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The first patients have been treated at the newly opened proton therapy centre at the Christie hospital in Manchester, UK. It has been reported by the BBC that fifteen-year-old Mason Kettley, who has a rare brain cancer, will be amongst the first treated.
This facility is the first of its kind to treat cancer patients with high energy protons in the UK. Previously, patients needing this type of treatment had to go abroad. Proton therapy targets cancer cells without damaging the healthy tissue around the tumour. This is particularly important when treating children. The type of tumour Mason has cannot be operated on because of a risk of blindness and other complications.
The Christie hospital centre which opened in autumn 2018 is one of two new high energy NHS proton beam therapy (PBT) centres which will be operated in the UK, the other centre being at the University College London Hospitals. In addition, several private treatment facilities are expected to open over the next few years.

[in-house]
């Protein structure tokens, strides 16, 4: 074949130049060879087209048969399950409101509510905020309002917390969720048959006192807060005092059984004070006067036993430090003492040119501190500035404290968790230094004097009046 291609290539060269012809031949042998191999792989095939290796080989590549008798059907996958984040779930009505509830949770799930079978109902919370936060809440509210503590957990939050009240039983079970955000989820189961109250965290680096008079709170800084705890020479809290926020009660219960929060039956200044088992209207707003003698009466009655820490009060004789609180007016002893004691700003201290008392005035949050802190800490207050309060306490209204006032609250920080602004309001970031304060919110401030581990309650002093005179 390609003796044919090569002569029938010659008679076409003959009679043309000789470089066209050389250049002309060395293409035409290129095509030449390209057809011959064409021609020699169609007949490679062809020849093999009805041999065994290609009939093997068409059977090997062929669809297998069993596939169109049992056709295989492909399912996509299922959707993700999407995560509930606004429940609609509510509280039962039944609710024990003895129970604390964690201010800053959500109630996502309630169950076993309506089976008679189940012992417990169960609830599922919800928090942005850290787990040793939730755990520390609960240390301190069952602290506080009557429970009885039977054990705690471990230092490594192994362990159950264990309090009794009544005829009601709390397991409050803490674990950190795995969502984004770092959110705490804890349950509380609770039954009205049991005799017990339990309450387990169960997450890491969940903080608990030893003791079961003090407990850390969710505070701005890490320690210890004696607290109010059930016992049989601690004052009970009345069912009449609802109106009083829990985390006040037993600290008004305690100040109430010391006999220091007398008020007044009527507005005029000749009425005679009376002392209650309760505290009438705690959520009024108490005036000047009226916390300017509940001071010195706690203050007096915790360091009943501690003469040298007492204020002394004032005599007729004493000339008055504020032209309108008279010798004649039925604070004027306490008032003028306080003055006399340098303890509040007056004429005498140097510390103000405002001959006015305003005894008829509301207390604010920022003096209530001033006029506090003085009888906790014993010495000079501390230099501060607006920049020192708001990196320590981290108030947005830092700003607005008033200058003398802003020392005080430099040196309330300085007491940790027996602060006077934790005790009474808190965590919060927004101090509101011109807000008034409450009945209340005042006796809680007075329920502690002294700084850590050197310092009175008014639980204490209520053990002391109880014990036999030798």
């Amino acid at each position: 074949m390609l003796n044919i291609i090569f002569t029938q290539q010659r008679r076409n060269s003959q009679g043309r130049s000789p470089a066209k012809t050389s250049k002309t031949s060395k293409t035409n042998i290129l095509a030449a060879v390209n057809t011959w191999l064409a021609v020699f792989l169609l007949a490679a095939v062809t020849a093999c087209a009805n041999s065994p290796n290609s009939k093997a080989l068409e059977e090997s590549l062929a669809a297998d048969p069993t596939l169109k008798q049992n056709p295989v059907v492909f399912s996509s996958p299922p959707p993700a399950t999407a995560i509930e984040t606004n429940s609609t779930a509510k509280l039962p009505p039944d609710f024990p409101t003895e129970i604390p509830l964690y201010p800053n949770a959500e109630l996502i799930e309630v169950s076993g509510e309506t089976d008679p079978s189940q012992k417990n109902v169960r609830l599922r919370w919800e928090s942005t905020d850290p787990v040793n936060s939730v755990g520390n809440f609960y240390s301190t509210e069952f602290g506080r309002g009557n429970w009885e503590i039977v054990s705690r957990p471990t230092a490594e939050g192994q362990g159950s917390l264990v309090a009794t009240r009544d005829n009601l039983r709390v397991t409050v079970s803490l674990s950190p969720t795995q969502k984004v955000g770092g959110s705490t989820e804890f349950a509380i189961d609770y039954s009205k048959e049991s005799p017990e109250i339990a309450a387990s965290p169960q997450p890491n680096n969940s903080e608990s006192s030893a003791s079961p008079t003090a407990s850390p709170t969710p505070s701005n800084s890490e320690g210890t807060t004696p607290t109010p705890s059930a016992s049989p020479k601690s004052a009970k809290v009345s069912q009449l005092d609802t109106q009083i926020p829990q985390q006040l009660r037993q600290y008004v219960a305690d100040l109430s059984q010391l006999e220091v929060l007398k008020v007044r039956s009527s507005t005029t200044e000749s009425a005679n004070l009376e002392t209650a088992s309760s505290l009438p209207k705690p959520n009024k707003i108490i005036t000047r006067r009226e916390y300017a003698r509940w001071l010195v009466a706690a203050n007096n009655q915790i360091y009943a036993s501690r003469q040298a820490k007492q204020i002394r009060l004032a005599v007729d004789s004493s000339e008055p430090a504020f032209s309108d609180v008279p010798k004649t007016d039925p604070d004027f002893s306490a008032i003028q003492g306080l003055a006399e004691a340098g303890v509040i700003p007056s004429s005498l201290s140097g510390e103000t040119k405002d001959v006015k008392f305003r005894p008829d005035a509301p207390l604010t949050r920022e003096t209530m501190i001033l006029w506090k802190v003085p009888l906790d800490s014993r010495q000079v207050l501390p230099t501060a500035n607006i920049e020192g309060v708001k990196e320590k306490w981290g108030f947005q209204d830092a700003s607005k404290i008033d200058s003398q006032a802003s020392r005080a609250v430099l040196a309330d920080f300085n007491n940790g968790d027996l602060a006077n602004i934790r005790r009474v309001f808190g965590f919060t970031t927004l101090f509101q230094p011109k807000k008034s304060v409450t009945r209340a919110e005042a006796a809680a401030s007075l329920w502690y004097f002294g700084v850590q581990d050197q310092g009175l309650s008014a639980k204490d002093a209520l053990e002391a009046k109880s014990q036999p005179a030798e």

Research within the Cockcroft Institute/University of Liverpool-led OMA project aims to improve PBT facilities through research carried out in close collaboration between partner institutions across Europe, including the Christie Hospital. OMA covers research on Beam Imaging and Diagnostics, Treatment Optimization, as well as Facility Design and Optimization as its main work packages, all aimed at enhancing cancer treatment using ion beams.
There are two OMA Fellows based at the Cockcroft Institute who both work on projects aimed at improving PBT. OMA Fellow Jacinta Yap is conducting research to develop instrumentation for detailed characterisation of the treatment beam at the Clatterbridge Cancer Centre. This is expected to give a better insight into the beam, lower the time required for quality assurance measurements and provide additional safety features. OMA Fellow Ewa Oponowicz is working on ways to improve proton tomography at the Christie centre. This is a new method which is expected to help reduce patient imaging errors. Her research project is based on the design of the beam optics of a superconducting isocentric gantry for proton therapy and computed tomography. It has the potential to reduce the size of the beam transport system guiding the ions to the patient and hence the overall cost of the facility, as well as allowing for more flexible beam delivery from various angles.
The new UK-based facilities will improve the healthcare for cancer patients requiring proton beam therapy. Of Mason’s experiences as a patient, he remarked that they have influenced his future career plans, saying “I’m so grateful to all the doctors involved in my care and I’d love to do what they do one day – it will be my way of giving something back.”